I closed the closet door and went in search of my building superintendent.
“Maybe it’s a mouse?” he asked, spreading his fingers a few inches.
“A rat”, I insisted, opening my hands, to confirm the size.
Skeptical, he raised an eyebrow and told me I was in luck, because the visit from the exterminator It was scheduled for the following week.
I called Celeste to ask if I could spend a few nights at her place and maybe borrow some clothes from her, since my new roommate was wearing all of mine.
He said yes. Minutes later, he sent me another text message:
“Gary offers to go catch your rat.”
Gary, an artist who makes a living reviving historic construction techniques, is both strong and delicate.
He is not bothered by the less pleasant fauna of New York.
He often spends his days cataloging the grimy bivalves, fish and occasional car parts that are pulled from the mud during the current cleanup of Brooklyn’s Gowanus Canal.
The first time we met, when he was guiding a flotilla of canoes down the canal into New York Harbor, he cheerfully described to us the dangers of his child hunts in Somerset, England, in search of strong, sharp-toothed river eels.
Gary could take on a rat.
But I wasn’t sure I could stand up to Gary.
He and Celeste had recently fallen in love, bonded over their shared passion for reclaiming urban waterways.
They were already talking about moving in together.
Celeste said she didn’t want our relationship to change, even if she and Gary became a serious couple.
Still, she was worried. Celeste and I mixed cocktails, spent hours talking in coffee shops, and went to museums.
Gary helped build some of the elaborate installations for these museums.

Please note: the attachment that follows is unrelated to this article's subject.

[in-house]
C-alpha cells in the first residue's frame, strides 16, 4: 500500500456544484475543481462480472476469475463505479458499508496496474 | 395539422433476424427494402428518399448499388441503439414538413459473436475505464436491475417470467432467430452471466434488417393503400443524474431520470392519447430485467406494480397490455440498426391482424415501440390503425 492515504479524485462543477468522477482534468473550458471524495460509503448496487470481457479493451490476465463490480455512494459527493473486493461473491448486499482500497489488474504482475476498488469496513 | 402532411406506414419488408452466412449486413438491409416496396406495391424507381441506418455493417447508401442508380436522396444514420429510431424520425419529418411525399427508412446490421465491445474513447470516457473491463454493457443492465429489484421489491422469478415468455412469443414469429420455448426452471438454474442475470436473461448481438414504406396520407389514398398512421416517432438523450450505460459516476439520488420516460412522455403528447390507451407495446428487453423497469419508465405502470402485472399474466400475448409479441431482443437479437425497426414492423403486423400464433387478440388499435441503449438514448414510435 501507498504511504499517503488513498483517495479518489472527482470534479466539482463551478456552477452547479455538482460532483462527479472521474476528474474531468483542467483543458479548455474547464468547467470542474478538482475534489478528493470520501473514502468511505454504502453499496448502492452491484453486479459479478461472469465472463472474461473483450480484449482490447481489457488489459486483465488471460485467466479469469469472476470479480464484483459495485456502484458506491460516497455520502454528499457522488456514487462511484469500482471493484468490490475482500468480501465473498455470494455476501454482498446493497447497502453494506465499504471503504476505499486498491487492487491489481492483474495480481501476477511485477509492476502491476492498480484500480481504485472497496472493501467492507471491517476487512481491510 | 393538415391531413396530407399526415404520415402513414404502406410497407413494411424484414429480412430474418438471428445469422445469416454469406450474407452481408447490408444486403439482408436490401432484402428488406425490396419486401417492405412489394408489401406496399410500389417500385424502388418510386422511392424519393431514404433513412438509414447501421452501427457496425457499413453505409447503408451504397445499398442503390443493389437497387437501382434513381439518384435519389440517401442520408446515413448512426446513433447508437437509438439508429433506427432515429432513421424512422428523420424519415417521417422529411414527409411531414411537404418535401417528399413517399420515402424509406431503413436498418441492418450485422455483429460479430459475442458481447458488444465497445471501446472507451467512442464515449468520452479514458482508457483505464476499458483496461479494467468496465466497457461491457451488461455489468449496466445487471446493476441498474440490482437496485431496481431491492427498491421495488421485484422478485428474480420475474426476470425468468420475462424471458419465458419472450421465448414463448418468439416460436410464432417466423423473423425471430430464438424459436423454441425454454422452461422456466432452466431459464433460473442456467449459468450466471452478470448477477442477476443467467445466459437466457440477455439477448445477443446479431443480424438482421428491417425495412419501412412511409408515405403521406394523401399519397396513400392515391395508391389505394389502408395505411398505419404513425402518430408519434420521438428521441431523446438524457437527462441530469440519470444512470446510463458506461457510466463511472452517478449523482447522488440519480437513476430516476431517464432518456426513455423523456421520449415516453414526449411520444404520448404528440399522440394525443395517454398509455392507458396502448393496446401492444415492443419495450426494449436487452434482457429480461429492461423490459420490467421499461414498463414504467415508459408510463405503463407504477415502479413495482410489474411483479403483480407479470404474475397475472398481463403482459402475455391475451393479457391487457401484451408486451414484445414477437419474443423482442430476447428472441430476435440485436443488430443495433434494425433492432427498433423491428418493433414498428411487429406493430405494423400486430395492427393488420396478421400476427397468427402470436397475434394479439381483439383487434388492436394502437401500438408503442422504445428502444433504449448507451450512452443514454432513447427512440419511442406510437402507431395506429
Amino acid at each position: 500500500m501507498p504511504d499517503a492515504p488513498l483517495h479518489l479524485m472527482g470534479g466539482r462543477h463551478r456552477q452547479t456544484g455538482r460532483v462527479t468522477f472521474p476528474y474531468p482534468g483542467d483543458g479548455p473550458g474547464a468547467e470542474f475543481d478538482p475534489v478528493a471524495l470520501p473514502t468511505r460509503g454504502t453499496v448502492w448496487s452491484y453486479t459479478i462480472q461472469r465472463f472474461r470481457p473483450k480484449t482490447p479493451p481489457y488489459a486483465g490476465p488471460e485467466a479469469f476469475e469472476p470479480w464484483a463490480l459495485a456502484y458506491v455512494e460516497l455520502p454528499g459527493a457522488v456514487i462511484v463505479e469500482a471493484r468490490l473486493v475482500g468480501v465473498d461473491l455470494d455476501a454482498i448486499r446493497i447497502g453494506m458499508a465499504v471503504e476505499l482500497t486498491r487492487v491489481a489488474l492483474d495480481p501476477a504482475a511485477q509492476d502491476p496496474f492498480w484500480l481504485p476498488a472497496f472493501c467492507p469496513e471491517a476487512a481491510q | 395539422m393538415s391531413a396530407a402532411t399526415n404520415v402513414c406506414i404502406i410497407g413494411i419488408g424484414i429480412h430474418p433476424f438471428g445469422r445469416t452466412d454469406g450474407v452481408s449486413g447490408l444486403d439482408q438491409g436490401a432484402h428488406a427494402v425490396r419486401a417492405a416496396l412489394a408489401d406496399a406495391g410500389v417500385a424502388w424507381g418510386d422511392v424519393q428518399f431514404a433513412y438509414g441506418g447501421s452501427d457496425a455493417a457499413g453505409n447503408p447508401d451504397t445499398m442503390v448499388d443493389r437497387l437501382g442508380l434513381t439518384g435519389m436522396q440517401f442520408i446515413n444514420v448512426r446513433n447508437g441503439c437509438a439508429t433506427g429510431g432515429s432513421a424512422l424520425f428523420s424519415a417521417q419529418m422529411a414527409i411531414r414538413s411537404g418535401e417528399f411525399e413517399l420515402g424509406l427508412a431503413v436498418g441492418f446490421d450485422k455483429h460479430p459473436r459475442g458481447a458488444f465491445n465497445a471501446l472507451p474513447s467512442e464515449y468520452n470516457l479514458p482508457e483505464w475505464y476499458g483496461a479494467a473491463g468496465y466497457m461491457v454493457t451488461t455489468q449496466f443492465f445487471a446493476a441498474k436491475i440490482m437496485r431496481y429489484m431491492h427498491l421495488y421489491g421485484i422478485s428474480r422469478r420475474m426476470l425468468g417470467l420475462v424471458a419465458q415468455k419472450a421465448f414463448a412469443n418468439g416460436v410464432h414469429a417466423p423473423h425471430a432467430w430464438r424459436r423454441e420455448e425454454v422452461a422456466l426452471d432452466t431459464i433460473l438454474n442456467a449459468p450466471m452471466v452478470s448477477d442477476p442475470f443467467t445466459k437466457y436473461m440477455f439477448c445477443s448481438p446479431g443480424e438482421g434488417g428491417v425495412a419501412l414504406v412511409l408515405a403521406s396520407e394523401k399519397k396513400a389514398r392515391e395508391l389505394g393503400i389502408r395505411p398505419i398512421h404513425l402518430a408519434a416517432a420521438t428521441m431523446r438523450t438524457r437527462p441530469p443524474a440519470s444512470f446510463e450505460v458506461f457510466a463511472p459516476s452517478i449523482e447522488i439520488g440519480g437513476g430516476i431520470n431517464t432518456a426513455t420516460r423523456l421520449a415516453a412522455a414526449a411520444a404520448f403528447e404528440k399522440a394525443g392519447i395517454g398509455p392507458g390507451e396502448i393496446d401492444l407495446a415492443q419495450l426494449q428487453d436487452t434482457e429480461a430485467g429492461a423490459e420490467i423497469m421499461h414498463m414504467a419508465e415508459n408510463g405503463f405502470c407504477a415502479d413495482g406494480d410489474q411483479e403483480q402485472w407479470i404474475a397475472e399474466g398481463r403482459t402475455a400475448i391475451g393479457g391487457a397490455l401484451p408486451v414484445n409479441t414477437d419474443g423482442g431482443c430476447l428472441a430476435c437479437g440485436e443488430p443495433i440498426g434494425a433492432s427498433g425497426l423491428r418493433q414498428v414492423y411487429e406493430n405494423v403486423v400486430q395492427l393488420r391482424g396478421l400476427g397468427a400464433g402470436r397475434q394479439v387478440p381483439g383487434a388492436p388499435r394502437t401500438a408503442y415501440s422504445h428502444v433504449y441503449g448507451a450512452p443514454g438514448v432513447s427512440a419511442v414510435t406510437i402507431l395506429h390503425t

And not only did he make delicious cocktails, but he also volunteered for a project to transport grain down the Hudson River on a sailing schooner to make more sustainable alcohol.
He would often arrive at coffee shops with his bicycle laden with branches he had sawn from storm-tossed trees, which he carved into beautiful spoons.
My insecurities kept me from feeling completely comfortable with Gary.
But I felt a lot less comfortable with the rat, so I asked Celeste what time she could come over.
Gary and I met at a hardware store.
He asked me about the rat.
I held out my hands.
He nodded and picked up the biggest trap there was, an oversized version of a mousetrap
Back at my apartment, I handed Gary a peanut butter utensil to use as bait for the trap.
“My guilt spoon!” he said.
Celeste had given me the spoon from Gary months ago.
Now, Gary explained to me that he had carved it out of guilt. for meddling in my relationship
We set up the trap, opened the closet door, and went to Celeste’s apartment to wait.
I sat on the couch with Teaspoons purring in my lap, shedding welcome white hairs on my black jean pants.
Celeste and Gary cooked pasta, because I love pasta, and kale, because Celeste insists I can’t live on pasta alone.
Since I was there, Gary put on an apron over his clothes instead of his preferred cooking attire: just an apron and nothing else.
And he was even more considerate, because he left after dinner, even though he had planned to spend the night there.
Instead, I slept peacefully with Celeste, my love, although we also love others.
The next morning, Gary and I went back to my apartment.
I opened the door for him and waited outside.
“We got it!” he called me.
“And it’s big!”
Gary put the rat in a garbage bag, but I asked him for one more favor.
He reopened the bag and pulled out a photo that he could show my skeptical building superintendent.
Bag in hand, Gary hugged me goodbye.
“I consider you family,” he said.
I returned the hug.
Gary had believed me without hesitation, had jumped in to help, and had shown that he had me in mind even in the distracting whirlpool of a new relationship.
Months later, when Celeste and Gary moved in together, she wasn’t nervous anymore.
He hadn’t lost a girlfriend, he had gained a friend.
And all because a rat got in and out of my life.
Erin Thompson is an art historian and lawyer. She teaches at the John Jay College of Criminal Justice in New York City.
c.2022 The New York Times Company
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Modern Love: If a rat falls into your bed, call your lover’s boyfriend